[I had always thought of the Allegory of the Cave as ignorance of goodness, knowledge, wisdom and beauty. Now I see it more like the Tree of the Knowledge of Good and Evil, the cave was my ignorance also of evil and pain. And we cannot have wisdom or beauty without the risk of pain and evil.]

The Truth about Grief

In grief, honesty can be a very healing salve. To be able to say ‘we didn’t get along but I loved him’ is better than ‘we never had a fight’. Truthfulness brings understanding to your pain and pain recognized is the first step to comfort. Right now we do not fully understand our national problem with mass killings. Part of this is by design: those afraid of what the truth may say have obstructed information gathering on mass shootings. perhaps this is because mass killings have become profitable for some. If truth sets us free, and if America is the land of the free, then anyone obstructing the basic gathering of information is obstructing the most basic purpose of the nation. I’m not sure how healing can happen without truth telling.

The honesty also needs to turn inward. In fact, the outrage seems to be all too accompanied with semi-automatic blame. ISIS did this. Muslims are evil. The gays had it coming. There is no shortage of ready made villains. Except the truth doesn’t stick to any of these easy answers. Without a long look into the deep, dark, truthful mirror freedom will continue to elude us. Why am I still on the sideline? What do I know about my neighborhood? Which outsider have I ignored? What have I done to address animosity against the LGBTQ community? Why am I an ineffective ally? Truth is a multi-angled lens. And I cannot expect truth to heal my nation, unless I allow it to examine my own iniquities as well.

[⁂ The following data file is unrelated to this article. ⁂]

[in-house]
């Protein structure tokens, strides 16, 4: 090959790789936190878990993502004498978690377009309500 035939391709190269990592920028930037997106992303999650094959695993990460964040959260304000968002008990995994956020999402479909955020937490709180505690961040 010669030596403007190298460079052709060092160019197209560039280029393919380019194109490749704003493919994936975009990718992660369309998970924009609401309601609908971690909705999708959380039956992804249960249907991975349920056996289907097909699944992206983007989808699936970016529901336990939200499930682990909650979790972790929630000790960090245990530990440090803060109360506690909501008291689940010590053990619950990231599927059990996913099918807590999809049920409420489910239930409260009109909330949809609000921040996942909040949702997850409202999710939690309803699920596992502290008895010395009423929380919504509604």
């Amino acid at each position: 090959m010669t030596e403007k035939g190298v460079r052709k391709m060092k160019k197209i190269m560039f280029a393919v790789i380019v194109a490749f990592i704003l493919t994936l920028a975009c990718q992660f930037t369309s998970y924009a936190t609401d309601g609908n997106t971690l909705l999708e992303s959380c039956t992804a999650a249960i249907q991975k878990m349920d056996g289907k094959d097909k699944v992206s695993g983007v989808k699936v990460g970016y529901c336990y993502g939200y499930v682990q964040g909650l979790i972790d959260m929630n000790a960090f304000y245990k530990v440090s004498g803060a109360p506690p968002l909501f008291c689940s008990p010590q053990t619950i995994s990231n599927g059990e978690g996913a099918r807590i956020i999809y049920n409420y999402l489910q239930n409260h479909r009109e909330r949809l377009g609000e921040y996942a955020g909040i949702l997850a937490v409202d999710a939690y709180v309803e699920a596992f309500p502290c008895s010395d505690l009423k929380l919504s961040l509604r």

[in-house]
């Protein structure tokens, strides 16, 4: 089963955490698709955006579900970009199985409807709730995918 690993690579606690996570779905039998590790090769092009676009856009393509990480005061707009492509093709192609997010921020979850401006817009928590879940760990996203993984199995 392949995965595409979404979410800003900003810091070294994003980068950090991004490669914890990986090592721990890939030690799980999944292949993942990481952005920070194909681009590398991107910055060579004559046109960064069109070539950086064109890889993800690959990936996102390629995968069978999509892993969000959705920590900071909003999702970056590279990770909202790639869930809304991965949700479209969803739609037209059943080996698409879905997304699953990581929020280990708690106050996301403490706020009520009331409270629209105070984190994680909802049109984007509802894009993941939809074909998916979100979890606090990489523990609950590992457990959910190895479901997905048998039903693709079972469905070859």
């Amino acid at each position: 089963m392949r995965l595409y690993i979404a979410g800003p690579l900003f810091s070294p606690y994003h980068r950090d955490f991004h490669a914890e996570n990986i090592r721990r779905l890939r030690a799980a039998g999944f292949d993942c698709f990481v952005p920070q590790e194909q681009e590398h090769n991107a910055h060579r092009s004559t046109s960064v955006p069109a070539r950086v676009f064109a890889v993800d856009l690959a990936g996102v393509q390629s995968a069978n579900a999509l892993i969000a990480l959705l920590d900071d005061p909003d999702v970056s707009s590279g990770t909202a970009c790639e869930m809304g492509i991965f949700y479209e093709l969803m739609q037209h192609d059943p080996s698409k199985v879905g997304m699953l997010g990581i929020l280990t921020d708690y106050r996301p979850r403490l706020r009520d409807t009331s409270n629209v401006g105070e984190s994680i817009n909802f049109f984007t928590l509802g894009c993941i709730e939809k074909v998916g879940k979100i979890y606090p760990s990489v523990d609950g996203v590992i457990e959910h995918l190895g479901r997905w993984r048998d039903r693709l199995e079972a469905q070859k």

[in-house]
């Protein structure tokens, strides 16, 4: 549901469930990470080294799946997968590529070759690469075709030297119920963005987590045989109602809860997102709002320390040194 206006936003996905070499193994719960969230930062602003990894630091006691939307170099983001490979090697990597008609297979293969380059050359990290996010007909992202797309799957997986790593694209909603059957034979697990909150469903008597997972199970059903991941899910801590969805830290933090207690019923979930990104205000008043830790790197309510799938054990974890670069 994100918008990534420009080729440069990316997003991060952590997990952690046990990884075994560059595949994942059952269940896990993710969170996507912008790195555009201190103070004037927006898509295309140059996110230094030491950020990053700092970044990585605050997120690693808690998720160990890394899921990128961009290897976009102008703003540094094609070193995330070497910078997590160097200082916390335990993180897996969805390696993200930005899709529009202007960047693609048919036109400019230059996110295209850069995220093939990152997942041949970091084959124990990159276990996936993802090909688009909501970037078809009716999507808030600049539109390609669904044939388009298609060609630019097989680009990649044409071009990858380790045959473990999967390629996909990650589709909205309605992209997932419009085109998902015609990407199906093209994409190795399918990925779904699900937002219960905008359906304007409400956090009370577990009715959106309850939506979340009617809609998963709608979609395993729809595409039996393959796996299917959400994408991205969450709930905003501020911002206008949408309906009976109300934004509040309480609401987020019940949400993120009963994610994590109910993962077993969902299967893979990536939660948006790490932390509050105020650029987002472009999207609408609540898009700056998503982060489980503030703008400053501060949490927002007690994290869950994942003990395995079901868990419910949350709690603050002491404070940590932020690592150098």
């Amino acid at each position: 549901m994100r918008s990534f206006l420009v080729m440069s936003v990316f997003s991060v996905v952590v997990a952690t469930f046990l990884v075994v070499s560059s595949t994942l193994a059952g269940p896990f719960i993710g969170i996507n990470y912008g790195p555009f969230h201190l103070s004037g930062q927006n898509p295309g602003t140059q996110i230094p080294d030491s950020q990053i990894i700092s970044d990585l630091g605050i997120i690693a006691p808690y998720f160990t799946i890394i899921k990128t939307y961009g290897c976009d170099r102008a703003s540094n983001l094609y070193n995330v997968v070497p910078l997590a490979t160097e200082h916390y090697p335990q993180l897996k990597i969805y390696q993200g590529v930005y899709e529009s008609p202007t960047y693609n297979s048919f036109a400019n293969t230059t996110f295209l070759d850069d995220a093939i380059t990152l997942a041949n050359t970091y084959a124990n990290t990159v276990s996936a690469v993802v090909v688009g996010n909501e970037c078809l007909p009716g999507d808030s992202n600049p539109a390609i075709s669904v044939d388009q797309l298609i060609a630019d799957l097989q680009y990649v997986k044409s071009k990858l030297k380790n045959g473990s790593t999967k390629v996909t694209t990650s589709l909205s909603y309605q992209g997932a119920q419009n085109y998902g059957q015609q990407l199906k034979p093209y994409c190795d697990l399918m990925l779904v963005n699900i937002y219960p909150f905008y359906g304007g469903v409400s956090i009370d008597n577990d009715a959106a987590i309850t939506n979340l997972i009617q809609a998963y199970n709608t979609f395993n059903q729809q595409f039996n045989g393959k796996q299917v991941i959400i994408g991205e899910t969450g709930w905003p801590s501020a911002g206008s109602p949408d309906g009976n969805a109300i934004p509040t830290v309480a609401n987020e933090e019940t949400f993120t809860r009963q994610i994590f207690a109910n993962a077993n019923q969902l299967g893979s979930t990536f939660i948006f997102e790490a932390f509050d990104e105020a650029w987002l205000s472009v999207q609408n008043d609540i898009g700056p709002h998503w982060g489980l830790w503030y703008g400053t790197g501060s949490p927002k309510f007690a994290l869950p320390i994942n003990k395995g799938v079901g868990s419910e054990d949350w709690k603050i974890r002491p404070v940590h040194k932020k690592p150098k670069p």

Psalm 137 in Context

In Psalm 137, the psalm ends with the people begging for violent revenge against their oppressors. In reality, a different prophecy was given to the people exiled to Babylon:

Thus says the Lord of hosts, the God of Israel, to all the exiles whom I have sent into exile from Jerusalem to Babylon: Build houses and live in them; plant gardens and eat what they produce. Take wives and have sons and daughters; take wives for your sons, and give your daughters in marriage, that they may bear sons and daughters; multiply there, and do not decrease. But seek the welfare of the city where I have sent you into exile, and pray to the Lord on its behalf, for in its welfare you will find your welfare.

Jeremiah 29:4-7

Corny, I Know, but Overcome Evil with Good

And it seems that is what the Judeans did. What about us? Maybe we live in a time of exile. Maybe we work for the welfare of a city or nation, but as refugees from elsewhere. Maybe we treat this land as a new nation whose rules aren’t necessarily for the children of light. But we do the work necessary for the good of land. I know for my children’s sake, working for the welfare of the land is my only good option. In either case, the mindless rage is neither useful nor healing. How then do we help the nation work through the rage to hear the better prophecy?